Tracking reactive oxygen species (ROS) and in particular hydrogen peroxyde (H2O2) is particularly relevant for studying oxidative stress (involved in the development of a wide variety of pathologies, including malignant diseases, diabetes mellitus, atherosclerosis, chronic inflammatory processes, ischemia and reperfusion injury, and some neurodegenerative diseases). H2O2 has also a role of intracellular second messenger, controlling signaling cascades by selective oxidation of redox active thiolates in proteins.
The first genetically-encoded fluorescent indicators of redox changes were reduction-oxidation-sensitive GFPs (roGFPs). This family of indicators was created in 2004 by substitution of surface-exposed residues on the Aequorea victoria green fluorescent protein (GFP) with cysteines in appropriate positions to form disulfide bonds [2, 3]. roGFPs have two fluorescence excitation maxima at about 400 and 490 nm and display rapid and reversible ratiometric changes in fluorescence in response to changes in ambient redox potential in vitro and in vivo. These probes are ratiometric because of the presence of these two excitation peaks: ratios of fluorescence from excitation at 400 and 490 nm indicate the extent of oxidation (and thus the redox potential) while canceling out the amount of indicator and the absolute optical sensitivity.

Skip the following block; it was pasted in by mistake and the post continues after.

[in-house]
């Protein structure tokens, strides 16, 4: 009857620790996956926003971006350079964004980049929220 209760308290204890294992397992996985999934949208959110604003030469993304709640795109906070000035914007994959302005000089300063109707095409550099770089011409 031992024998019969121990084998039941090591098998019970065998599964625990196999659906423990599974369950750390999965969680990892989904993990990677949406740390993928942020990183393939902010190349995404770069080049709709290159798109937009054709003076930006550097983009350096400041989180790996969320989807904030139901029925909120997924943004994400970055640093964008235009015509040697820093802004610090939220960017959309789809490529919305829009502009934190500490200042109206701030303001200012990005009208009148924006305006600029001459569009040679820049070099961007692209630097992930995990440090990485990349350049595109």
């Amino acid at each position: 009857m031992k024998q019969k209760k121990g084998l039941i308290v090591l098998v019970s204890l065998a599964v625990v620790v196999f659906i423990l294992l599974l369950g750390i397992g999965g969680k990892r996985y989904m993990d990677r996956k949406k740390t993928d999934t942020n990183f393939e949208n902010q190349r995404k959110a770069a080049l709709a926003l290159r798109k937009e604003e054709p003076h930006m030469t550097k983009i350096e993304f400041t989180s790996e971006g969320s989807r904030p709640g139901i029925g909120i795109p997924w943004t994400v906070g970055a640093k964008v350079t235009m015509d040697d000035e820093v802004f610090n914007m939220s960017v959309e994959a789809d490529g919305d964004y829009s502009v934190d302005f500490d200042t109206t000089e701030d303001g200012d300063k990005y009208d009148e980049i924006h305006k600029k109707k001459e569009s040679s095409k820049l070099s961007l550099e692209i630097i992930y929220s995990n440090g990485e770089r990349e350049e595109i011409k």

In 2006, a specific H2O2 indicator, called HyPer, was designed in the laboratory of Sergey A. Lukyanov . HyPer consists of a circularly permuted yellow fluorescent protein (cpYFP) inserted into the regulatory domain of the prokaryotic H2O2-sensing protein, OxyR . HyPer2, an improved version of the probe, was generated by a single point mutation A406V from HyPer corresponding to A233V in wild type OxyR .
Summary of available sensors
|Acronym||Full Name||Description||Accession #||Refs|
|roGFP1||reduction-oxydation-sensitive GFP 1||[2, 3]|
|roGFP2||reduction-oxydation-sensitive GFP 2||[2, 3]|
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